In 1907, the power plant received a new engine room and boiler room. Its territory expanded, and the facility’s cable network encompassed the city’s outlying areas and factory districts. In 1908, the power plant survived one of the most notorious floods in the city’s history. All technical rooms were flooded, the winding of all generators was soaked with water, a floor exploded inside the storage battery compartment and the pumps were unable to cope with the torrent of water. A blackout hit the city on Easter Day. However, lamps on Tverskaya Street and three theatres started shining once again on the second day, and the entire station was reactivated in a week. A new pump station was built after the flood, and a plaque on a wall near the entrance to the power plant shows the water level in the spring of 1908.

The major flood hampered the power plant’s operation, but the facility continued to function during the entire Great Patriotic War of 1941–1945. Metal shields were installed over its equipment, and the pipes were covered with plywood and camouflaged as trees. The nearby Otvodnoi (Water Offtake) Canal turned into a street.

In all, 278 of the facility’s employees joined the Red Army, with 16 more joining the People’s Volunteer Corps. Two more became partisans. Of this number, 48 were killed in action, and their names are listed on a memorial plaque at the power plant’s courtyard, which also features a profile of Vladimir Lenin with his famous slogan, “We will achieve the victory of Communist labour.”

The names of the above-mentioned employees can also be seen at an improvised exhibition narrating the power plant’s history. “Our station is to mark its 120th anniversary this year. Here, our employees have set up a small exhibition showing various items and documents dug up from archives,” Mr Shuvalov said. The small room houses photos, recollections and documents, including invitations to attend the power plant’s opening ceremony, the celebratory lunch menu, decorative elements of the roof’s butt-end, lamps, an AC current potentiometre from the 1960s and other exhibits.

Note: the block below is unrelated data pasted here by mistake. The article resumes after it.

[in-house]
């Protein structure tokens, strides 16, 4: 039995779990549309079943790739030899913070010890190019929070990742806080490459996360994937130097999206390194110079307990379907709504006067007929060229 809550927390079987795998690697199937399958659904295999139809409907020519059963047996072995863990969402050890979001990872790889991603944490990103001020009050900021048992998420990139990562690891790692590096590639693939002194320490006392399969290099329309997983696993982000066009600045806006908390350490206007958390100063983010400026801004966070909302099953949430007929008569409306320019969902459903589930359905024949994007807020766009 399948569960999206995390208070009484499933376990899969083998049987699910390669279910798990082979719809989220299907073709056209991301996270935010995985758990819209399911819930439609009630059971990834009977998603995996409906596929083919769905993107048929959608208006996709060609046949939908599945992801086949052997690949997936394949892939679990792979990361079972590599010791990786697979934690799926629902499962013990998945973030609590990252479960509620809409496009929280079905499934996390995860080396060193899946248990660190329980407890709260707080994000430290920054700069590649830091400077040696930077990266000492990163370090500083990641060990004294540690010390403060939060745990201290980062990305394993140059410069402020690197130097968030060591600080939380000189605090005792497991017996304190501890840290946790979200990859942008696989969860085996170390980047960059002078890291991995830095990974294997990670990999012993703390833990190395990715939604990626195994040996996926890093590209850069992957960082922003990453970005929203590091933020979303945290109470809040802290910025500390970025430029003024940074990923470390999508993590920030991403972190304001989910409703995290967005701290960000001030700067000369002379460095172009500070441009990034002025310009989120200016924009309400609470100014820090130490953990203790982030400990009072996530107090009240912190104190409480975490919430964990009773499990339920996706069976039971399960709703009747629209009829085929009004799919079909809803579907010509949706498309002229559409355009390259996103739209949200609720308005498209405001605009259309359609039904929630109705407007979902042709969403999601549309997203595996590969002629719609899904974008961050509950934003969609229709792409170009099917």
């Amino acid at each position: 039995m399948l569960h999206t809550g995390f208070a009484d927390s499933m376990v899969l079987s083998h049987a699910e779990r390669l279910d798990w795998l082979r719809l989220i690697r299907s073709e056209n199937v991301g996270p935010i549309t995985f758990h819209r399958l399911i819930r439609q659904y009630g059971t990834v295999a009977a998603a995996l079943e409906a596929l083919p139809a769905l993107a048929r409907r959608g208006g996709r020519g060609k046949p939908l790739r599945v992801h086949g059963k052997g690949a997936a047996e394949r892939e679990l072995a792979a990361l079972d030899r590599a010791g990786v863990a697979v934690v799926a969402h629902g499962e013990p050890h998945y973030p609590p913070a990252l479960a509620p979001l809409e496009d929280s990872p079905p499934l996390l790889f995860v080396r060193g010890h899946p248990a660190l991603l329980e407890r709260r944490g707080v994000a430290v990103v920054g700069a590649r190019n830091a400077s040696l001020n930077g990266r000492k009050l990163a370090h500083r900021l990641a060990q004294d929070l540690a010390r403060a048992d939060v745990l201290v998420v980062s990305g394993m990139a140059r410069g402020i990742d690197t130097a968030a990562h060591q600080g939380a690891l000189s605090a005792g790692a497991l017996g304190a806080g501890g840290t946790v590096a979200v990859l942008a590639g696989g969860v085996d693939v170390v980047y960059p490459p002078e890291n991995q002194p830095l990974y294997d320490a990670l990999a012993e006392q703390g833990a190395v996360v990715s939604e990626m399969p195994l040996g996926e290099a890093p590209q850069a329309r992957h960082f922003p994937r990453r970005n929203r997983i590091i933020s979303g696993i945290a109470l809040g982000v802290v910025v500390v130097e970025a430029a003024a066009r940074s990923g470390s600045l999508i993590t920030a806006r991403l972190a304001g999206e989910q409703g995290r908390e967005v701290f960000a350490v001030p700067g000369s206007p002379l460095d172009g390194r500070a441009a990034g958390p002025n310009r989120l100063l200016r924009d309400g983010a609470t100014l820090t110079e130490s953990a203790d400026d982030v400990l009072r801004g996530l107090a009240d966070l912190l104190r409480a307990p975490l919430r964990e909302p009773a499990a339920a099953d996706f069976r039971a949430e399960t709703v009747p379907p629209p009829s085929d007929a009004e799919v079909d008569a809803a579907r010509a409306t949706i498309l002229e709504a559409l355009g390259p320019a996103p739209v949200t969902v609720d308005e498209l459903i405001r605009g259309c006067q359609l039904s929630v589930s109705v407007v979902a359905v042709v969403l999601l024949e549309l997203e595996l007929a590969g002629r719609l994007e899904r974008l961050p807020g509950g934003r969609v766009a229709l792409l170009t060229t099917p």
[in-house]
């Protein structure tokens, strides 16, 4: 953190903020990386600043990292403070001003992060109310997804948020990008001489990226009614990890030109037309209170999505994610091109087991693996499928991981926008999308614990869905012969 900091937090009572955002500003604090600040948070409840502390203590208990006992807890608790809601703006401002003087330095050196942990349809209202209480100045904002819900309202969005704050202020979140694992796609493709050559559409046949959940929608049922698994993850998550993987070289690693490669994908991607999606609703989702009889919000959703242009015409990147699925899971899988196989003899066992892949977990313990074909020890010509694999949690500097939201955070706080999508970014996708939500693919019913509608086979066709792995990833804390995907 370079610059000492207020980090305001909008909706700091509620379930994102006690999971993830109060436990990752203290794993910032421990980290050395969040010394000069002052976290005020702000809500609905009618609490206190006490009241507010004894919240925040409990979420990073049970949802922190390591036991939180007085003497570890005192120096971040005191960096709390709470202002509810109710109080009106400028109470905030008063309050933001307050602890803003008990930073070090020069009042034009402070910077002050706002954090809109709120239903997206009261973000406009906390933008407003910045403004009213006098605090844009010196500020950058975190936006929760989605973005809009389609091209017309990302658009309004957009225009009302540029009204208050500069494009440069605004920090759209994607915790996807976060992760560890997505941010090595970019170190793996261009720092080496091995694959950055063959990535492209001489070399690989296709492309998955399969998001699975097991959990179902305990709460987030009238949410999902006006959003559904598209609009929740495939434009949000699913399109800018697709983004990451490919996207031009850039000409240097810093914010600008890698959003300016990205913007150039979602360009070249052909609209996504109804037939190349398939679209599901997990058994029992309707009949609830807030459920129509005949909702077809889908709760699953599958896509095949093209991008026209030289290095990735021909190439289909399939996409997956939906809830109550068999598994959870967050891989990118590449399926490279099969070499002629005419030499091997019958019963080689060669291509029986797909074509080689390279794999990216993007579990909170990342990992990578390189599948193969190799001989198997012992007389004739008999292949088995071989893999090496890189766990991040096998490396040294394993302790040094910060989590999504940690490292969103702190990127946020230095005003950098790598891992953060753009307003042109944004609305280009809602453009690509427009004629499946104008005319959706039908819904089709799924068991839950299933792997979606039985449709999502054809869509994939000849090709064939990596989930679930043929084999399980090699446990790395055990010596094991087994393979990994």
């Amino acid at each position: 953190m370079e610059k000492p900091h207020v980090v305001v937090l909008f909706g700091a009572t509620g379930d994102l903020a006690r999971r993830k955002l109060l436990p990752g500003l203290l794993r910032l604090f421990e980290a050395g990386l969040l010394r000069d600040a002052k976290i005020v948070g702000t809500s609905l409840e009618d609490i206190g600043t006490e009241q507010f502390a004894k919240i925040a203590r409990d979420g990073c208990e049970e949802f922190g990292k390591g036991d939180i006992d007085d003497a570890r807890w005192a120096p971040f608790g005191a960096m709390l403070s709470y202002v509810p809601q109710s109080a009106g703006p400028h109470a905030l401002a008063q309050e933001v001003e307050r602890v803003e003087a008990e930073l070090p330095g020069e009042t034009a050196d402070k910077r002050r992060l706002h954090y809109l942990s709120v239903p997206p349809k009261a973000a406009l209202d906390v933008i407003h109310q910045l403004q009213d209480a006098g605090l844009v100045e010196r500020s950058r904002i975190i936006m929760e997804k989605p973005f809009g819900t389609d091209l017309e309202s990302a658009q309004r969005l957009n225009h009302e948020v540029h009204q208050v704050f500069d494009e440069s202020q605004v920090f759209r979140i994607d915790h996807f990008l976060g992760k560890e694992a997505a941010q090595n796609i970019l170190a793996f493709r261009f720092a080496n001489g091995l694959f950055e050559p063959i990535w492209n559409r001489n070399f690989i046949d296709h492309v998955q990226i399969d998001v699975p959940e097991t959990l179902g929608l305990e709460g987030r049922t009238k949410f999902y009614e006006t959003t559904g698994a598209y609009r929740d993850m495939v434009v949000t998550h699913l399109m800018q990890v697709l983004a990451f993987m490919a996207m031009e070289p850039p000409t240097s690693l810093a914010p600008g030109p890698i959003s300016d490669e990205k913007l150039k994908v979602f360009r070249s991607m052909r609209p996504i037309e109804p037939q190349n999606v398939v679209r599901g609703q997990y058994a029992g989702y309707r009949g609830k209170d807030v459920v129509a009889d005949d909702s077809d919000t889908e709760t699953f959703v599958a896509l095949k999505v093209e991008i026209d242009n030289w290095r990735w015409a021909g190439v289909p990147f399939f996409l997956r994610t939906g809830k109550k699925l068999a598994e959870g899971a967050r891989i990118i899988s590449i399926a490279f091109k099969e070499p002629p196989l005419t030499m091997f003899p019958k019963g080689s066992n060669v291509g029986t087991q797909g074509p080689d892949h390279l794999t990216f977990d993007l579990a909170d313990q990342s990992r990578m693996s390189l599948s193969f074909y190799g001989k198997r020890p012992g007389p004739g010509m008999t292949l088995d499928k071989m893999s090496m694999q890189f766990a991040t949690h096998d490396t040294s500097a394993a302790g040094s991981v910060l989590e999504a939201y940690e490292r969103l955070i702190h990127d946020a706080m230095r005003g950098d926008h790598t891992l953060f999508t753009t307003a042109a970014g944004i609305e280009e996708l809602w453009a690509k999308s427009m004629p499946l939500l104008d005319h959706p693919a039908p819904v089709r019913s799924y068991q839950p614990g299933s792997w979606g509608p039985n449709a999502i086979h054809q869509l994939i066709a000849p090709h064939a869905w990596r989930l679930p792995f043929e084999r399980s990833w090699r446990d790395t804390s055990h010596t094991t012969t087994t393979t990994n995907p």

First in all respects

This power plant outpaced other similar facilities in many respects. In 1899, a cable line for the city’s first tram line was laid from here. In 1926, the first Soviet-era central dispatch control office was established at the power plant. In 1933, the first Soviet-made 12-megawatt power-and-heating pipe was commissioned here. In 1946, the power plant started using gas as fuel for the first time in Russian and Soviet history. In 2001, the facility received the first completely automated water-treatment unit, which increases the main equipment’s service life.

But this Power Plant No. l was not the first in the city’s history. In 1888, the Georgiyevskaya Central DC Power Plant started operating on Bolshaya Dmitrovka Street. This facility now houses the New Manezh Exhibition Hall. The former State Power Plant No. 2 will also be converted into a modern art centre.

Mosenergo, which operates State Power Plant No. 1, is set to open another museum exhibition this year. In 2017, Mosenergo and the entire city power grid will mark their 130th anniversary. There are plans to open the Mosenergo and Moscow Power Industry Museum at Thermal Power Plant No. 20 in southwestern Moscow in the run-up to this memorable date. The new Museum will house archive documents, old and new interactive power plant models, as well as heat and power generating equipment.

Archive photos courtesy of the Mosenergo History Museum